Steven Heighton: The Engine of his Prose
Steven Heighton is among the few short story writers in our Salon des Refusés who could claim a spot in a like exhibition of national poets, or novelists: he’s an amphibious writer, equally at home, it seems, in verse and prose—able to move comfortably, yet calculatedly, between the two, and often carrying his central themes across from genre to genre. Heighton has published two collections of short stories, Flight Paths of the Emperor and On Earth As It Is (Porcupine’s Quill, 1992 and 1995, respectively; Heighton revised both collections for republication by Vintage Canada in 2001). Rereading these collections now (along with a newer story, “The Stages of J. Gordon Whitehead,” which appears in the 2002 anthology The Notebooks), it seems to me there are three things I might set forth as “characteristic” of Heighton’s short fiction: the first involving the stories’ effects, the second involving their prose style, and the third involving their narrative “engine.”
1. Things actually happen in Heighton’s stories. Planes crash, canoeists are drowned, women kill their husbands (or are rumoured to have done so), ESL teachers are kidnapped by the Japanese mafia, siblings fall out and are reconciled, unlikely couples make passionate love. Taken at face value, this looks like a predilection for the sensational. Oddly, Heighton is the farthest thing from a sensationalist writer. What I mean by this is that these “sensational” happenings are somehow secondary to the stories’ main effects. What I’ve remembered from the stories, down the years, is not so much their revelations or disasters as their lyric moments: moments in which a character’s perceptions or reflections take sudden, clear, linguistic form. These have stayed with me long after the smoke has cleared and the rubble has grown over. (Thus, what I remember most keenly from “Five Paintings of the New Japan” is not the story of Mr. Onishi’s heroic battle against the banks but the quiet, incremental narrative of Nori and Steven’s collaborative translation of the poem by Bashō.)
2. Heighton’s style is marked not so much by a characteristic idiom—a set of authorial tics, or a trademark sense of comic timing (though he is a master, here, when he wants to be)—as by an ability to move seamlessly back and forth between a simple, workmanlike prose and a soaring poetic line, as the story calls for it. These transitions will often correspond with transitions in person or tense; thus, in “Five Paintings of the New Japan,” the carnival chaos of the section “The Kermess” is enacted through a shift out of the past tense and into the present.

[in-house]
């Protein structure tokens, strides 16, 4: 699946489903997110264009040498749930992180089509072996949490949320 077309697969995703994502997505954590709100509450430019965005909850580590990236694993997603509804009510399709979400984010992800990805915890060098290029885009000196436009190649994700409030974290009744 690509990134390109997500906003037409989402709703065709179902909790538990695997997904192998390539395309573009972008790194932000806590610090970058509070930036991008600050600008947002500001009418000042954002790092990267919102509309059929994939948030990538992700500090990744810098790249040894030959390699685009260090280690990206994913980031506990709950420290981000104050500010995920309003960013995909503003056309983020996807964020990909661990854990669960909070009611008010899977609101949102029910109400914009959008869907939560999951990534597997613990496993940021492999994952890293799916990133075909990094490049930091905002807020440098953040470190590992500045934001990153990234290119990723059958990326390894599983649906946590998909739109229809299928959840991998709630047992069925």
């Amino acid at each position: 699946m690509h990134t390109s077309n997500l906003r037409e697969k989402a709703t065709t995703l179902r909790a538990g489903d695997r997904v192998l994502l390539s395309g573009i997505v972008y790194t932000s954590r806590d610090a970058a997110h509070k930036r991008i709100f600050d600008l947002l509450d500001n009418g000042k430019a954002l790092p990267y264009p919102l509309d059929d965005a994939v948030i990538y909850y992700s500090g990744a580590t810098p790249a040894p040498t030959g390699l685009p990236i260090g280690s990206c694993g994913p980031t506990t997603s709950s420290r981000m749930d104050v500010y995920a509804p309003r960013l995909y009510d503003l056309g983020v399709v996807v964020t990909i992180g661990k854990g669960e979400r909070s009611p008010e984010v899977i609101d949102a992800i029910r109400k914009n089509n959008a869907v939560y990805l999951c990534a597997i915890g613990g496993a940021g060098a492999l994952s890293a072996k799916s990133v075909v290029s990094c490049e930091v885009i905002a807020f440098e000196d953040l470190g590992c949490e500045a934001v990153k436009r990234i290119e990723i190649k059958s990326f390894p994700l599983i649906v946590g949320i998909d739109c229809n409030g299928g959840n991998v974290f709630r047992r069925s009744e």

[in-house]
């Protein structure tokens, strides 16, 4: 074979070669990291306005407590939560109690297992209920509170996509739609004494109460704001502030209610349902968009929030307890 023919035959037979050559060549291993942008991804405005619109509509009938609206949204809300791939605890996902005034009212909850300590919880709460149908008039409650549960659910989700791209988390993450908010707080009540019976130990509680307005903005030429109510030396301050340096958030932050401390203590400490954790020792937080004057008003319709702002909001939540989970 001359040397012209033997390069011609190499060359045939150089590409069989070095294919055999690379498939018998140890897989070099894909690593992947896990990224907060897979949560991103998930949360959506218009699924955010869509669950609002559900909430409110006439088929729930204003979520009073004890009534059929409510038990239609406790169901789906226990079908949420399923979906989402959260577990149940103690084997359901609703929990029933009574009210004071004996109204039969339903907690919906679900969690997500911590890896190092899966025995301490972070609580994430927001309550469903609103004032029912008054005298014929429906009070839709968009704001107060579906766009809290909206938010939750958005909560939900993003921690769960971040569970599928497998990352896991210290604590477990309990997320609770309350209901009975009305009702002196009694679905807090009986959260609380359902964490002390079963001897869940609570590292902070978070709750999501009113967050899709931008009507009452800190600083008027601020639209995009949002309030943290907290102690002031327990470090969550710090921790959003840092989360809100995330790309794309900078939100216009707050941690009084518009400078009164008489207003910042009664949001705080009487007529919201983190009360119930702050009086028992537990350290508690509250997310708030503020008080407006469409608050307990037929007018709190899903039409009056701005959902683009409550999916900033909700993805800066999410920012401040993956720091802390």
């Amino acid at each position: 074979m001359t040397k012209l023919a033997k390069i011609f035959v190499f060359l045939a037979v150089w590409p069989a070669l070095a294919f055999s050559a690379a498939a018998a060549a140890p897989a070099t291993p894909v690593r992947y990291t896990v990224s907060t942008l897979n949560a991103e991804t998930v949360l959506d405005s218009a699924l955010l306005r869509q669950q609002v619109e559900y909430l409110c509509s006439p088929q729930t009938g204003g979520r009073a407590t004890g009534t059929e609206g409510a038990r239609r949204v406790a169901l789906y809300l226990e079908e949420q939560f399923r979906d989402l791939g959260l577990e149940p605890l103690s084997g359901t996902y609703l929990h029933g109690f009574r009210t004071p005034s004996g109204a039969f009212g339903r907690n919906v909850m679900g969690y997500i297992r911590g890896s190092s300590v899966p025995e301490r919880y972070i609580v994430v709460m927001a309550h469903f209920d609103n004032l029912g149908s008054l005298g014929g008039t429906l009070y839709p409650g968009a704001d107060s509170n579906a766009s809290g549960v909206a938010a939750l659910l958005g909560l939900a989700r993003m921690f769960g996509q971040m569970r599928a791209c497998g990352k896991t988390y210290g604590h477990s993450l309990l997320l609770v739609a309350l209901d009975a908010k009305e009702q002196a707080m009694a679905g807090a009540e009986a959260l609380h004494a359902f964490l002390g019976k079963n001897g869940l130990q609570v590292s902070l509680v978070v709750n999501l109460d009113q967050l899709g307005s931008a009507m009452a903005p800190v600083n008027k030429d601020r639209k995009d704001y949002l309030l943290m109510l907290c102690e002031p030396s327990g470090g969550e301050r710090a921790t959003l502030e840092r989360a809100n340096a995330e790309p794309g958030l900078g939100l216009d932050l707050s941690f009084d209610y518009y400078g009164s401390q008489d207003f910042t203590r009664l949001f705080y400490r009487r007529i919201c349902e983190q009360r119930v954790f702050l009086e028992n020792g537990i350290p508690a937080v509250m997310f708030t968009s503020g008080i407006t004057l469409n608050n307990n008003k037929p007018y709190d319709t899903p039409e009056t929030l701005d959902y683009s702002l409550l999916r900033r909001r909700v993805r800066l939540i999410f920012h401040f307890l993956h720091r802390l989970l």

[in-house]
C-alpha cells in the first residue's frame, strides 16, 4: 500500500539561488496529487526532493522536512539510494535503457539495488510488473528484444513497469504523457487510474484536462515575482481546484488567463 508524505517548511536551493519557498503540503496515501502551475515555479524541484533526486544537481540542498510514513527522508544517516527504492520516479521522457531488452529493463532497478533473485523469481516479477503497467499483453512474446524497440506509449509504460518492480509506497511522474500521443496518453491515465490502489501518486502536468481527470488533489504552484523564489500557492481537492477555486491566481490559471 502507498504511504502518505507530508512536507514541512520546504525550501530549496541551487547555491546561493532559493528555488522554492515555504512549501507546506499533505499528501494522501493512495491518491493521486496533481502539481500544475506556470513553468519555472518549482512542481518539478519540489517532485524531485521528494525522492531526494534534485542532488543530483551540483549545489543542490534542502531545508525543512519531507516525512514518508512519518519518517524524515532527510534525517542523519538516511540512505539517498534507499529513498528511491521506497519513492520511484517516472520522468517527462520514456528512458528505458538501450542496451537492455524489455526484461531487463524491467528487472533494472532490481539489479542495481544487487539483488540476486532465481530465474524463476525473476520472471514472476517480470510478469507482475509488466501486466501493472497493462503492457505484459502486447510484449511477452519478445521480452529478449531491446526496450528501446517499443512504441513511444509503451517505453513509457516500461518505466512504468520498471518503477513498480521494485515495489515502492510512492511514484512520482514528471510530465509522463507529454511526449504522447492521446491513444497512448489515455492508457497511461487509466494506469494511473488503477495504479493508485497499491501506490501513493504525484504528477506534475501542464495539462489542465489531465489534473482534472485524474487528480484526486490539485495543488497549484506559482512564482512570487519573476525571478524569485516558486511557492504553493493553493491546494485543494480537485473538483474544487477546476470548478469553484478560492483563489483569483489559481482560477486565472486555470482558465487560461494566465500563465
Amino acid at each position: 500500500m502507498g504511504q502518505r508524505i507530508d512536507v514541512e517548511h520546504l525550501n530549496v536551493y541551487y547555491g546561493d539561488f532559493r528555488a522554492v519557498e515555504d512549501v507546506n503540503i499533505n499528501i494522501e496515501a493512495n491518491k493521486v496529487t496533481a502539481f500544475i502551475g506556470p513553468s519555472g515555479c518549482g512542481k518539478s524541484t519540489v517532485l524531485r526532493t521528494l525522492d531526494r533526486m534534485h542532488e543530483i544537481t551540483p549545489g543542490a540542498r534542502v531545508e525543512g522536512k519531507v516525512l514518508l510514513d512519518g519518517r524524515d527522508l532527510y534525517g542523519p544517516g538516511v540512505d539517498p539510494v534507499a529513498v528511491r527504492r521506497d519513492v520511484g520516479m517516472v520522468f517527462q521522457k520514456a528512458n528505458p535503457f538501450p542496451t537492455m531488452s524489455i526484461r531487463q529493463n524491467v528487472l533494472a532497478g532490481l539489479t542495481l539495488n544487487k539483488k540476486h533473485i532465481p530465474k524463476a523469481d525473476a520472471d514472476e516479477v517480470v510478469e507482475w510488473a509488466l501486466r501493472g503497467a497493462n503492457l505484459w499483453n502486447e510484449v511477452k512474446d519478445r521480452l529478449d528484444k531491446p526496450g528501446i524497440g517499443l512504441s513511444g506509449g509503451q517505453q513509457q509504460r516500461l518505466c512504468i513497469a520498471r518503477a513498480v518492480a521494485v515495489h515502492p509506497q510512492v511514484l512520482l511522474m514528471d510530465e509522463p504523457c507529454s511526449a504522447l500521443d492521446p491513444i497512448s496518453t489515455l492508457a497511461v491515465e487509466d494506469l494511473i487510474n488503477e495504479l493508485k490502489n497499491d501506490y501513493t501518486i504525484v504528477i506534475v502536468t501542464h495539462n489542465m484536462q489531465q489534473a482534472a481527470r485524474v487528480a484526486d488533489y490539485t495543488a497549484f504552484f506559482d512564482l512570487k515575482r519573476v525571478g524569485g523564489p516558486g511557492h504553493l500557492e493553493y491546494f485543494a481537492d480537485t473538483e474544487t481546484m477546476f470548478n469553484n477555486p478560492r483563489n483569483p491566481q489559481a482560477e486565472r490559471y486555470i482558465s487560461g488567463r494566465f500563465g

3. Heighton’s stories are driven not so much by plot or character as by language and conscience. Language—which, with its basis in metaphor, insists on the juxtaposition and superimposition of disparate images and events—and conscience—which, with its basis in empathy, insists on responsibility and consequence—form the connective tissue of these stories, linking past and present, home and away: a home-run hit in a children’s baseball game in North Bay, Ontario, is overlaid on the apparition of a bomb in the clear skies over Hiroshima, so that the relationship between the two seems almost causal. In “Five Paintings of the New Japan,” this sort of overlay becomes so thick that the story achieves critical mass—an almost oceanic pressure, which works, on any individual detail, exactly the sort of “sea change” the story addresses. A tower of Budweiser and Kirin cans becomes a high-rise department-store, which in turn becomes the tower of Babel; the pearl stud in the earlobe of the bartender becomes the pearl of Vermeer’s Girl with a Pearl Earring, which in turn becomes the eye of a sailor, tempest-drowned, full fathom five. Likewise, turns of phrase that at first seemed random—Mr. Onishi has just “fought and lost a battle with cancer”; the waitstaff “issue[s] from behind the bar and line[s] up for inspection”—come to seem double-edged, knowingly participant in the story’s war-haunted themes. Ultimately, the reader is left—like the narrator, confronted with Nori’s uncannily apt malapropisms—“no longer sure” that Heighton doesn’t know exactly what he’s saying.
Photo by flickr user Vladislav Bezrukov